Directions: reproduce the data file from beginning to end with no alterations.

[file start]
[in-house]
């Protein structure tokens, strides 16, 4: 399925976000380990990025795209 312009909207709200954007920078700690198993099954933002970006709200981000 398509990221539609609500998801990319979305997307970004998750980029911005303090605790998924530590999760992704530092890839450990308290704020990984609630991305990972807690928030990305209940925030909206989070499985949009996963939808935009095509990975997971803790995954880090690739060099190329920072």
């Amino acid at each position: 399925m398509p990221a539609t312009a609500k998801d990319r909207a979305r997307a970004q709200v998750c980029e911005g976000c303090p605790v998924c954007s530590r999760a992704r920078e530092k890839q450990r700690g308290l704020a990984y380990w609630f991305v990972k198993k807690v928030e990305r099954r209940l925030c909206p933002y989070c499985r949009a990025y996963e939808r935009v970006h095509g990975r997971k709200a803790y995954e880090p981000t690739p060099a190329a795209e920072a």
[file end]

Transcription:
[in-house]
């Protein structure tokens, strides 16, 4: 399925976000380990990025795209 312009909207709200954007920078700690198993099954933002970006709200981000 398509990221539609609500998801990319979305997307970004998750980029911005303090605790998924530590999760992704530092890839450990308290704020990984609630991305990972807690928030990305209940925030909206989070499985949009996963939808935009095509990975997971803790995954880090690739060099190329920072």
């Amino acid at each position: 399925m398509p990221a539609t312009a609500k998801d990319r909207a979305r997307a970004q709200v998750c980029e911005g976000c303090p605790v998924c954007s530590r999760a992704r920078e530092k890839q450990r700690g308290l704020a990984y380990w609630f991305v990972k198993k807690v928030e990305r099954r209940l925030c909206p933002y989070c499985r949009a990025y996963e939808r935009v970006h095509g990975r997971k709200a803790y995954e880090p981000t690739p060099a190329a795209e920072a």